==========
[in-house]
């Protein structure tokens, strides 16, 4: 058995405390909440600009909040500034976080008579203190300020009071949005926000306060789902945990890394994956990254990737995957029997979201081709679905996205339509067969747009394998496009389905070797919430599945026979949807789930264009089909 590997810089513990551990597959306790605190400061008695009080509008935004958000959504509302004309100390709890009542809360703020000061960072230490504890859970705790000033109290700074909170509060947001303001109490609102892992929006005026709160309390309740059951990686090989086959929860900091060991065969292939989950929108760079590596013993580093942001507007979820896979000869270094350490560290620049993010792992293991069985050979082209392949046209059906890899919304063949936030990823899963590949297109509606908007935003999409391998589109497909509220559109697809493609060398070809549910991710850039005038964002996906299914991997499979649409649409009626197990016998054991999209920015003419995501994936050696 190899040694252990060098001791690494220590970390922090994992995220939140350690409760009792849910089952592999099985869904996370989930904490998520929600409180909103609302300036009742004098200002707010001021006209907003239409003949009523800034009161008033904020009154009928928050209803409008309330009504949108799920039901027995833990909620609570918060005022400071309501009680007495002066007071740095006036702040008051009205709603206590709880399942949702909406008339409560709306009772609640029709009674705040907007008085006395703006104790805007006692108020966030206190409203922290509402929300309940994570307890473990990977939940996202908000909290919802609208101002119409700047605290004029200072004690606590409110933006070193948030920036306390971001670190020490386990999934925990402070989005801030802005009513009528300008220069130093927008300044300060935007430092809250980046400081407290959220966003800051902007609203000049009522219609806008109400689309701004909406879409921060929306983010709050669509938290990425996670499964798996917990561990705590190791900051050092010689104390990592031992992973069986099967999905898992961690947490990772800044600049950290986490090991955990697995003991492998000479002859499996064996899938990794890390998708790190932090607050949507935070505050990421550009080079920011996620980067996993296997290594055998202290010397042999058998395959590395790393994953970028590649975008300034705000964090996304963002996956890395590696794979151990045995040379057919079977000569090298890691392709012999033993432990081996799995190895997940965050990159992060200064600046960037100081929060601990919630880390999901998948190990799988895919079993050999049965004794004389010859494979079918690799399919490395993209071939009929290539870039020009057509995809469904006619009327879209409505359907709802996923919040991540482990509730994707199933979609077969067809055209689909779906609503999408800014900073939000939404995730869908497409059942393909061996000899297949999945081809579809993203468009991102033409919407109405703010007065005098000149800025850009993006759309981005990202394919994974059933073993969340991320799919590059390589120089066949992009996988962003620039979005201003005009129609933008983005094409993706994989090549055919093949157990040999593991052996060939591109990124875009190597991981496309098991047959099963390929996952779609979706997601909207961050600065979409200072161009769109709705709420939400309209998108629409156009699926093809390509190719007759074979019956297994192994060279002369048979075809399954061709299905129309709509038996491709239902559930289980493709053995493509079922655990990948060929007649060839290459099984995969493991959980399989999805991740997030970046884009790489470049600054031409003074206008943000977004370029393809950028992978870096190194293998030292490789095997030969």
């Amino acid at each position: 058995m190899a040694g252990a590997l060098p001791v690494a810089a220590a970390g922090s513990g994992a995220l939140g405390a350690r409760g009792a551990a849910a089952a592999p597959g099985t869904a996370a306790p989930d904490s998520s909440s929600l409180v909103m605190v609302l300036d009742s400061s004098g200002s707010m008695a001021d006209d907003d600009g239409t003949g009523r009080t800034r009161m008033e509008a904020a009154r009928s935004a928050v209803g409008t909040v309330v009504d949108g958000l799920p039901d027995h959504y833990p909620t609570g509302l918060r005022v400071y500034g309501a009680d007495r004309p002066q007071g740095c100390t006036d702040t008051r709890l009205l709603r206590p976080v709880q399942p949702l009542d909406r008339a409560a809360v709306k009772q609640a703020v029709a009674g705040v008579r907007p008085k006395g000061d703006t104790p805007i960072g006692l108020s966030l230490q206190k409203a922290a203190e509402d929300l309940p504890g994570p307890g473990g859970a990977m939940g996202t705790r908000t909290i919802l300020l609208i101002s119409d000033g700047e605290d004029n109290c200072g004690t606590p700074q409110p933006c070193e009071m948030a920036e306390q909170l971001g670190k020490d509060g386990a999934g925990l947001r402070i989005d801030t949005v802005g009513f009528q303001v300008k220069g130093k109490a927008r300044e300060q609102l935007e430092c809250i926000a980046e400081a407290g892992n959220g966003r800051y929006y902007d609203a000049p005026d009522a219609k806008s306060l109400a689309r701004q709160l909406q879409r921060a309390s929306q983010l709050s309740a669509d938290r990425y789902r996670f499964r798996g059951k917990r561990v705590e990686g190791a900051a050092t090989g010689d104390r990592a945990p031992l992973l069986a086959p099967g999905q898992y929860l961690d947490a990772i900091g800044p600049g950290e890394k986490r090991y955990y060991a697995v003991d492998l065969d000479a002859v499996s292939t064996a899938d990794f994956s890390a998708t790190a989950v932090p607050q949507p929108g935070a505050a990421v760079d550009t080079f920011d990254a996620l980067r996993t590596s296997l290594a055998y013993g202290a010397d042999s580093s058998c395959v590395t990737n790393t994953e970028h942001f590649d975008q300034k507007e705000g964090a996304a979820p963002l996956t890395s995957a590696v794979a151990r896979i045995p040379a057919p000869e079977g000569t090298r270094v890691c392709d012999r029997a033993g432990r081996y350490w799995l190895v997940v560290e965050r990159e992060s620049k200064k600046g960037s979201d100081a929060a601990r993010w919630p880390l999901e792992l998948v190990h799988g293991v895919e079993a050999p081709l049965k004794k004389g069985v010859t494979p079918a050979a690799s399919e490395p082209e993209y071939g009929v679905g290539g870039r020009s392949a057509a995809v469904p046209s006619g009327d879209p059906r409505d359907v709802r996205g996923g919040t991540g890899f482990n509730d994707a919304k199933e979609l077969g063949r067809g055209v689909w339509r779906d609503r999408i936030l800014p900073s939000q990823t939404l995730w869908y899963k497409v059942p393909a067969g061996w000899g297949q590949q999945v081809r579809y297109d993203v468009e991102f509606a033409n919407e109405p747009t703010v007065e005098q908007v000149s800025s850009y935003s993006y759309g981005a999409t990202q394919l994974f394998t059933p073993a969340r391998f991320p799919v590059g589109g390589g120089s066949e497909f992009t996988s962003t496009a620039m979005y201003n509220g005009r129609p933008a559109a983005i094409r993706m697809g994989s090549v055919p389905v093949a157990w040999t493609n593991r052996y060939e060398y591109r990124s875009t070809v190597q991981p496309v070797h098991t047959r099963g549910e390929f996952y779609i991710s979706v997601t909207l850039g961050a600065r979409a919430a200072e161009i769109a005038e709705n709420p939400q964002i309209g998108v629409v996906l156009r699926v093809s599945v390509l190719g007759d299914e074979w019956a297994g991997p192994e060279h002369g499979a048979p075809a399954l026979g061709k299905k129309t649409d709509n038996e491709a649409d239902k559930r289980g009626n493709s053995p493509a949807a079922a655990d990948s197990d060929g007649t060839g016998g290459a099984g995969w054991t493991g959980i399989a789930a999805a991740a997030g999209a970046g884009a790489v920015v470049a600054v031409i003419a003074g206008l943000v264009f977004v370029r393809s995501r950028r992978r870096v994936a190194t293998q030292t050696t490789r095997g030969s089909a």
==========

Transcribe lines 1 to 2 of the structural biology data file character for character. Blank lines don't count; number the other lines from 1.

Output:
[in-house]
């Protein structure tokens, strides 16, 4: 058995405390909440600009909040500034976080008579203190300020009071949005926000306060789902945990890394994956990254990737995957029997979201081709679905996205339509067969747009394998496009389905070797919430599945026979949807789930264009089909 590997810089513990551990597959306790605190400061008695009080509008935004958000959504509302004309100390709890009542809360703020000061960072230490504890859970705790000033109290700074909170509060947001303001109490609102892992929006005026709160309390309740059951990686090989086959929860900091060991065969292939989950929108760079590596013993580093942001507007979820896979000869270094350490560290620049993010792992293991069985050979082209392949046209059906890899919304063949936030990823899963590949297109509606908007935003999409391998589109497909509220559109697809493609060398070809549910991710850039005038964002996906299914991997499979649409649409009626197990016998054991999209920015003419995501994936050696 190899040694252990060098001791690494220590970390922090994992995220939140350690409760009792849910089952592999099985869904996370989930904490998520929600409180909103609302300036009742004098200002707010001021006209907003239409003949009523800034009161008033904020009154009928928050209803409008309330009504949108799920039901027995833990909620609570918060005022400071309501009680007495002066007071740095006036702040008051009205709603206590709880399942949702909406008339409560709306009772609640029709009674705040907007008085006395703006104790805007006692108020966030206190409203922290509402929300309940994570307890473990990977939940996202908000909290919802609208101002119409700047605290004029200072004690606590409110933006070193948030920036306390971001670190020490386990999934925990402070989005801030802005009513009528300008220069130093927008300044300060935007430092809250980046400081407290959220966003800051902007609203000049009522219609806008109400689309701004909406879409921060929306983010709050669509938290990425996670499964798996917990561990705590190791900051050092010689104390990592031992992973069986099967999905898992961690947490990772800044600049950290986490090991955990697995003991492998000479002859499996064996899938990794890390998708790190932090607050949507935070505050990421550009080079920011996620980067996993296997290594055998202290010397042999058998395959590395790393994953970028590649975008300034705000964090996304963002996956890395590696794979151990045995040379057919079977000569090298890691392709012999033993432990081996799995190895997940965050990159992060200064600046960037100081929060601990919630880390999901998948190990799988895919079993050999049965004794004389010859494979079918690799399919490395993209071939009929290539870039020009057509995809469904006619009327879209409505359907709802996923919040991540482990509730994707199933979609077969067809055209689909779906609503999408800014900073939000939404995730869908497409059942393909061996000899297949999945081809579809993203468009991102033409919407109405703010007065005098000149800025850009993006759309981005990202394919994974059933073993969340991320799919590059390589120089066949992009996988962003620039979005201003005009129609933008983005094409993706994989090549055919093949157990040999593991052996060939591109990124875009190597991981496309098991047959099963390929996952779609979706997601909207961050600065979409200072161009769109709705709420939400309209998108629409156009699926093809390509190719007759074979019956297994192994060279002369048979075809399954061709299905129309709509038996491709239902559930289980493709053995493509079922655990990948060929007649060839290459099984995969493991959980399989999805991740997030970046884009790489470049600054031409003074206008943000977004370029393809950028992978870096190194293998030292490789095997030969």